Sitka's harbor at dusk

7 Things To Do In Sitka

7 Things to Do in Sitka, AK

Sitka is an island town tucked between the mountains and the sea, where robust heritage and natural wonder meet and make for magical experiences. Find ways to explore the community’s culture, history, unique landscape, and opportunities for adventure.

1. Learn About Alaska Native Culture

Long before Russian and American settlers came to Sitka, the area was home to the Tlingit people. Today, Sitka’s population is close to 13 percent Alaska Native. Visit the Sheet’ka Kwaán Naa Kahidi Tribal Community House, where you can meet local Tlingit people and learn their rich traditions through authentic storytelling, cultural events, songs, and dances. Don’t miss an opportunity to experience the mesmerizing Naa Kahidi Dance Performance that incorporates box drums and dancers in traditional regalia. The community house also includes a gift shop featuring stunning Alaska Native artwork.

For more Alaska Native culture, head over to Sitka National Historical Park, bursting with history and natural beauty. Located where the Battle of 1804 occurred, the park tells the story of the clash between the Russians and the Tlingit people. Daily ranger-guided walks share the history of the park.

The on-site Sitka Cultural Center provides studios for world-renowned Tlingit, Haida, and Tsimshian artists. Watch Alaska Native artists create wood carvings, beading, textiles, and engraved metals at working studios. The most popular exhibit is live-totem carving. Stroll the grounds to see 18 restored totem poles nestled along a trail in the Sitka spruce forest and learn the significance of eagles, ravens, and other hand-carved symbols. Meander down the coastal trails to further explore the park’s history and wildlife. Walk over the arched bridge for views of four salmon species and other fish.

Sitka National Historical Park

2. Meet an Eagle

Even birds of prey need a little help getting back on their feet sometimes. The Alaska Raptor Center provides treatment to injured birds with the hopes of rehabilitation and successful re-entry to the wild. Each year, the Alaska Raptor Center helps more than 200 birds, and those unable to survive on their own join the “Raptors-in-Residence” team.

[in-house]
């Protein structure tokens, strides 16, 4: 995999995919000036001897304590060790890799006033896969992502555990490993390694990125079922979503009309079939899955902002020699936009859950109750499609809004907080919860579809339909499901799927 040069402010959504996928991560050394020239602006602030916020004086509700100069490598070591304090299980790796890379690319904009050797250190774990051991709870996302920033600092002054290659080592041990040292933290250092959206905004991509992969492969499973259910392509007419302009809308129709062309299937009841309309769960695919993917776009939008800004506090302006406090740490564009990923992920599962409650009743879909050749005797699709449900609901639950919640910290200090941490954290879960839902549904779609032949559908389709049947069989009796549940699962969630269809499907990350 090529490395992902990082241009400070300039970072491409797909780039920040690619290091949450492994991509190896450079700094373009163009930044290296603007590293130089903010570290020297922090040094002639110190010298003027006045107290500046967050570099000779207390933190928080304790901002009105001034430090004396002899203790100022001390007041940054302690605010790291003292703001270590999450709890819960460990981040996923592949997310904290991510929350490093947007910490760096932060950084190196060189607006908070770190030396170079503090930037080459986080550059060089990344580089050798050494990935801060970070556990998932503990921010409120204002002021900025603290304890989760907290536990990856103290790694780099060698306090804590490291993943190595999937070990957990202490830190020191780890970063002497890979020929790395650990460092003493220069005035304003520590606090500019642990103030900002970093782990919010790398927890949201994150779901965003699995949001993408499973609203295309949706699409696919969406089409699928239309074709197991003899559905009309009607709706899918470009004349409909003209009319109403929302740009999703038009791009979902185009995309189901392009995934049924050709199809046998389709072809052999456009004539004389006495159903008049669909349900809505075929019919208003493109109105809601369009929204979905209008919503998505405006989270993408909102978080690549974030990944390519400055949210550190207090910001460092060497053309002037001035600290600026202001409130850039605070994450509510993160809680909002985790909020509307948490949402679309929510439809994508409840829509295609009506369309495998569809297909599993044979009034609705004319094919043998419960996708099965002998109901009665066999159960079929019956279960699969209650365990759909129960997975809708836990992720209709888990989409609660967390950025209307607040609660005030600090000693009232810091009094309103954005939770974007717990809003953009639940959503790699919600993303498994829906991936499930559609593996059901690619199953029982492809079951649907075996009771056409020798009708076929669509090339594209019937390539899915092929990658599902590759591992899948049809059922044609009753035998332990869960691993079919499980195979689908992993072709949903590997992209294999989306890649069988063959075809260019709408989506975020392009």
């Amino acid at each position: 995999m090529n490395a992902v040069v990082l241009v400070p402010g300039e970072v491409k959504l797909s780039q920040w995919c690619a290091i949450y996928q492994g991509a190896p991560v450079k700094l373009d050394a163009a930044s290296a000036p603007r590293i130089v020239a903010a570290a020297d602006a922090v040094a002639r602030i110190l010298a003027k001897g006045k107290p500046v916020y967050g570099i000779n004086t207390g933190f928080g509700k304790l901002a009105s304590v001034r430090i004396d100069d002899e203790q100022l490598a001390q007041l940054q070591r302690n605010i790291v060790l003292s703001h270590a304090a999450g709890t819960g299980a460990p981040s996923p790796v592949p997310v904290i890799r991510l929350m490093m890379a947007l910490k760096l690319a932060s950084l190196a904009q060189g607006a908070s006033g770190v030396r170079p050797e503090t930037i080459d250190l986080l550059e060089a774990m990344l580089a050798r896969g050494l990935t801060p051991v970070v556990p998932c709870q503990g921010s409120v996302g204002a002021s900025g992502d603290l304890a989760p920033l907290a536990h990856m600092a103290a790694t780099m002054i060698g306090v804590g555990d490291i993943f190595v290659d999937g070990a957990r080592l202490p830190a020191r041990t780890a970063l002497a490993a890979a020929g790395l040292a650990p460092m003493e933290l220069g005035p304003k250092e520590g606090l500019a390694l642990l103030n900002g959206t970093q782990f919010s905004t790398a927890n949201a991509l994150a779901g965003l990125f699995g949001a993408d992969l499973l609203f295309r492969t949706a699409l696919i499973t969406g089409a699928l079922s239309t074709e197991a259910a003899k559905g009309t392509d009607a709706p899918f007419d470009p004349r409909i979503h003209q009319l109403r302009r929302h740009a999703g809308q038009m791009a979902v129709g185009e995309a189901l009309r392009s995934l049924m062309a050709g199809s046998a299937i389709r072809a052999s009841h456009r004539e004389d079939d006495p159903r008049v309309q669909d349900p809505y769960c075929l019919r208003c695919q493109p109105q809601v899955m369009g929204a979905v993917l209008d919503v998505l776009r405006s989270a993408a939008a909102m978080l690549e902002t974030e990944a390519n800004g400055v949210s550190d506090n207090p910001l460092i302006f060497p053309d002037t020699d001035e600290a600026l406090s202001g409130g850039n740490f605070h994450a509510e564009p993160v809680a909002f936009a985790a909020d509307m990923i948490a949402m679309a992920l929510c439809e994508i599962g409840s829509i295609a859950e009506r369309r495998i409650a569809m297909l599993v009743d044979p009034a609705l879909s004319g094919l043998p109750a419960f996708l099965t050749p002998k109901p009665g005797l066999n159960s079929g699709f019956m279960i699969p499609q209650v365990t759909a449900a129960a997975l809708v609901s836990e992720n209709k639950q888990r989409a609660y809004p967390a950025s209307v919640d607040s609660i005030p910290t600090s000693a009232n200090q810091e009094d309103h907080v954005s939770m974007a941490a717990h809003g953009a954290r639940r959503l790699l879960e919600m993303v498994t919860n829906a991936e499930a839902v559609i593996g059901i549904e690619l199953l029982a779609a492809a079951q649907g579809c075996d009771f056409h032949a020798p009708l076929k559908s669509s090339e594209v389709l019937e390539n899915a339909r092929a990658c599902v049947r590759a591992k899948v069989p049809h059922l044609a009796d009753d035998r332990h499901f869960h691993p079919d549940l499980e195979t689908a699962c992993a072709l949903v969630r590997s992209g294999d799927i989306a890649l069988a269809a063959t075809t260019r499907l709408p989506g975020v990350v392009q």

Visit the scenic 17-acre sanctuary along the Indian River to come face to face with the 20-plus resident birds, including bald and golden eagles as well as several species of hawks and owls. At the flight-training center, watch eagles and other birds regain their strength and develop the skills they’ll need to maneuver obstacles in the wild. Talk to the veterinarians and educational specialists at the center to learn fascinating facts like why owls can turn their heads 270 degrees and how an eagle can spot a rabbit from more than 3 miles away. 

Alaska Raptor Center

3. Revel in Sitka’s Festival Scene

Pulsing with culture, rooted in history, and filled with natural beauty, Sitka has many reasons to celebrate. The Sitka Music Festival gathers world-class chamber musicians who perform in the coastal community before embarking on a tours across Alaska. In winter, Sitka Jazz Festival brings New Orleans flare with a concert series, dance parties, and after-hours events. 

At Sitka WhaleFest in November, world-renowned scientists share their expertise on whales and marine life through three days of lectures, and whale watching cruises take presenters and guests out to search for whales and other marine wildlife. 

Don’t be fooled by the Alaska Day Festival’s name: The fete lasts a full week in October and is chock-full of events that honor Alaska’s history like a military parade, reenactments, a ball, and more.


Sitka Music Festival
Photo Credit: Travel Alaska, Mark Kelley

4. Visit Local Museums

The Sheldon Jackson Museum features many artifacts and 19th-century works of art. See the carvings, tools, boats, and more of Iñupiat, Yup’ik, Alutiiq and other Alaska Native peoples that were collected by Dr. Jackson on his travels across Alaska and Siberia. Today, you can attend talks by Alaska Native artists in residence and marvel at their works, which range from dolls and baskets to paintings and carvings. Also bringing Sitka’s early history to life is the Sitka History Museum where you’ll find exhibits and artifacts that explore Sitka's Tlingit, Russian, and American history.